New York is full of neighborhoods, some posh, some rundown, but most somewhere in between. A friend is doing a thesis on the changes taking place in one of these neighborhoods, and it raises many questions.
This small community is very old, and has many poverty level residents who have lived there for generations. The changes taking place are very difficult for these families, usually forcing them to relocate and completely change their lifestyle. Likely, many will be forced to move in with family members in other similar communities, thus perpetuating a life of dependence.
Have the governing bodies of this great city been acting as enablers, allowing this poverty to continue from one generation to the next? Should they have taken a stronger position when buildings were obviously crumbling and becoming unsafe? Would encouraging higher education of the children in this area have resulted in a better standard of living?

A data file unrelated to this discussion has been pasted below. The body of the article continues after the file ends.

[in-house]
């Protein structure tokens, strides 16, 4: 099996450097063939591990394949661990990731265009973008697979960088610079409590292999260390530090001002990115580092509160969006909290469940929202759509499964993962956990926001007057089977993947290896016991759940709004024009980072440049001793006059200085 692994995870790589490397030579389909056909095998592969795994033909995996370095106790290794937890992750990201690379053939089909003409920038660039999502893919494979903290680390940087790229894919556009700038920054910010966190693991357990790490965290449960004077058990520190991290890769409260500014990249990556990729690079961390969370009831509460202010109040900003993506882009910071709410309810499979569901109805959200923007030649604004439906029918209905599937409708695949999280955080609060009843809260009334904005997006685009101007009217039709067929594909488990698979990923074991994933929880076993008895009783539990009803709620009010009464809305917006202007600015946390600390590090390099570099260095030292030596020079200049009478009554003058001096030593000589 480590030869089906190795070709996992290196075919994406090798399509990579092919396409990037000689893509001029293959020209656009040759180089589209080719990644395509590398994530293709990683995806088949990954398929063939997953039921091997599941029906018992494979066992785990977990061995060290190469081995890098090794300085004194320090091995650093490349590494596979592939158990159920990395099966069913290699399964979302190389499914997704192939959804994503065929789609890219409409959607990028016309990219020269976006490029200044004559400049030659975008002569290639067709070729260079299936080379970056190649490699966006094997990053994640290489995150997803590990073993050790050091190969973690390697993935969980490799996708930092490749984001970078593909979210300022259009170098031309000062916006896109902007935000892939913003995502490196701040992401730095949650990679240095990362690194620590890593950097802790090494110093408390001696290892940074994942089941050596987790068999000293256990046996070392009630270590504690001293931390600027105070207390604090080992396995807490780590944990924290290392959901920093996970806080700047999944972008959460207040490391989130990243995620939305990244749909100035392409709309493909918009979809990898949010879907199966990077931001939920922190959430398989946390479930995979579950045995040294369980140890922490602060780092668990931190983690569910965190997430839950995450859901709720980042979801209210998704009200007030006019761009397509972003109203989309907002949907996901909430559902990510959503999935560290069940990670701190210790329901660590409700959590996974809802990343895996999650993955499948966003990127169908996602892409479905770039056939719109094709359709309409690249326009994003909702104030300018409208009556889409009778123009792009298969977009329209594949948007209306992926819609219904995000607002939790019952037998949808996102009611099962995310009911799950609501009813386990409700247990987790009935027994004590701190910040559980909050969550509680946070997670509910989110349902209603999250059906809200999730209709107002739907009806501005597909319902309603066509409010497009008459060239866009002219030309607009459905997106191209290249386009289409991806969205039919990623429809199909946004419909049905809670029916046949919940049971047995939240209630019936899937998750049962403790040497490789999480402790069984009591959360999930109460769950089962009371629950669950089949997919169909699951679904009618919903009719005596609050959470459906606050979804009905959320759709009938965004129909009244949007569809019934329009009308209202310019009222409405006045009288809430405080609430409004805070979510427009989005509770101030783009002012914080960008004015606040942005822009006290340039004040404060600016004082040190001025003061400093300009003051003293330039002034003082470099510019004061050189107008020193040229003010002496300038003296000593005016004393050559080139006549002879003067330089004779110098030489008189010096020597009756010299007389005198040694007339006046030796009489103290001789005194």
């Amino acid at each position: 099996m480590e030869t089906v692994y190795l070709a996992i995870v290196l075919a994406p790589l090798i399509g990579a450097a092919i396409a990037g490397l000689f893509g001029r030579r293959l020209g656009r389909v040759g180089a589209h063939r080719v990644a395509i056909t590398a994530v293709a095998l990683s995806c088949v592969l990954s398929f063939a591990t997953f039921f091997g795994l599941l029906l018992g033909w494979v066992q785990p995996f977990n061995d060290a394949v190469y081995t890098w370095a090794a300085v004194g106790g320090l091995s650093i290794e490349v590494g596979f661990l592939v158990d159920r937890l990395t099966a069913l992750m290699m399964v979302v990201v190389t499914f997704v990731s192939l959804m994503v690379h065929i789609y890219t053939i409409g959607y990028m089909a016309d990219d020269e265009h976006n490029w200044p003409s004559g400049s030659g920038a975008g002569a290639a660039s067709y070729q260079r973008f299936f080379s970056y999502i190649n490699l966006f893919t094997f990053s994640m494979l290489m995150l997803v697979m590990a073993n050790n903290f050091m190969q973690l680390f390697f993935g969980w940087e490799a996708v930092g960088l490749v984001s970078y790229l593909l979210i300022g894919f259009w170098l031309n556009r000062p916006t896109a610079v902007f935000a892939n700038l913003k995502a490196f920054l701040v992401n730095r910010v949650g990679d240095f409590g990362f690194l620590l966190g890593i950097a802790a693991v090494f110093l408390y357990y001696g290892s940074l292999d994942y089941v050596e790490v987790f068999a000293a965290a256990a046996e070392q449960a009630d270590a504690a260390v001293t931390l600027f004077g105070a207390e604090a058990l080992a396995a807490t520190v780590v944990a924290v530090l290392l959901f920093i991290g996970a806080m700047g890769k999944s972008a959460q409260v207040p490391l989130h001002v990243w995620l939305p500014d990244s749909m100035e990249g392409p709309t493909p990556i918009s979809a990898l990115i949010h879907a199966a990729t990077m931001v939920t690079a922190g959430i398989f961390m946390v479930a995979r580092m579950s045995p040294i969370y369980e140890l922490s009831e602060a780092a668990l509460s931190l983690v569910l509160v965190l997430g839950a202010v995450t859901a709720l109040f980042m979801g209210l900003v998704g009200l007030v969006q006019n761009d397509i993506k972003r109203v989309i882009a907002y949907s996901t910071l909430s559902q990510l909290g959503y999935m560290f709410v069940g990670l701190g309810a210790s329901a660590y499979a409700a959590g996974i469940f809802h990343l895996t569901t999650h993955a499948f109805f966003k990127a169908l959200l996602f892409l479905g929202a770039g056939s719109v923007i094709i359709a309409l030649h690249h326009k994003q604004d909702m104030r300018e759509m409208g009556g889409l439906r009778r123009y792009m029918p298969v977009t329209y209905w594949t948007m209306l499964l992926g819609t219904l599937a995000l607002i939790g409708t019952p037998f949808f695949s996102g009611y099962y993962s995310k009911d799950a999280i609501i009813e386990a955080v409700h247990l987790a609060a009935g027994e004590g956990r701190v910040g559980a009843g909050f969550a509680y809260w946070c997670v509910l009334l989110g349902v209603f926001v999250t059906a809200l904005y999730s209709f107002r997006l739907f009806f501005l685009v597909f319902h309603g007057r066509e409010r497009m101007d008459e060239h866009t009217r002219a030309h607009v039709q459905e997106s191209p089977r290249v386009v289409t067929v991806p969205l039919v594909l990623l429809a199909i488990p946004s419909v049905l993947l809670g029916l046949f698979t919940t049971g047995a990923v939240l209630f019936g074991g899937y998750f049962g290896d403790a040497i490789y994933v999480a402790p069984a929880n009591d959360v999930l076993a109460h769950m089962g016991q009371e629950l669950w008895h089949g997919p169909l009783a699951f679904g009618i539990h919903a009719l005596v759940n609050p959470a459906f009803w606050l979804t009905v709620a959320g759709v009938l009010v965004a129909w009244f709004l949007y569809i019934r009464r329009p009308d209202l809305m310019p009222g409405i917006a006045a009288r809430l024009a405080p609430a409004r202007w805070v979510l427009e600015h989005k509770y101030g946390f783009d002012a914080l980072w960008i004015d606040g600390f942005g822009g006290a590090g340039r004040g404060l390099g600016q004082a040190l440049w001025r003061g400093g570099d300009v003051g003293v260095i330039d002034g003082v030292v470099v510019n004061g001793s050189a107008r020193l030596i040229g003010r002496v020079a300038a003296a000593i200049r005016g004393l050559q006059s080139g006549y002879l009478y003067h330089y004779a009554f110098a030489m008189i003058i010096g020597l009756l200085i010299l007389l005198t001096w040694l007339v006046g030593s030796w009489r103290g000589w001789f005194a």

Have they followed the displaced families to see what has become of them? Has this action had a positive effect, forcing a reexamination of priorities and resulting in a better life for those involved?
If a profound loss of quality of life has taken place, have they stepped in to offer assistance and guidance? However, is this just another way of enabling a weakness in our society?
Certainly there are many benefits of these changes, not the least of which is a healthier community, which will attract the more affluent. These positive effects follow the pattern of redevelopment in other cities, and are easily defined.
Certainly our society cares about it’s own, but we are also guilty of looking the other way, hoping the seedier side of life will simply go away.
It will not. Do we care?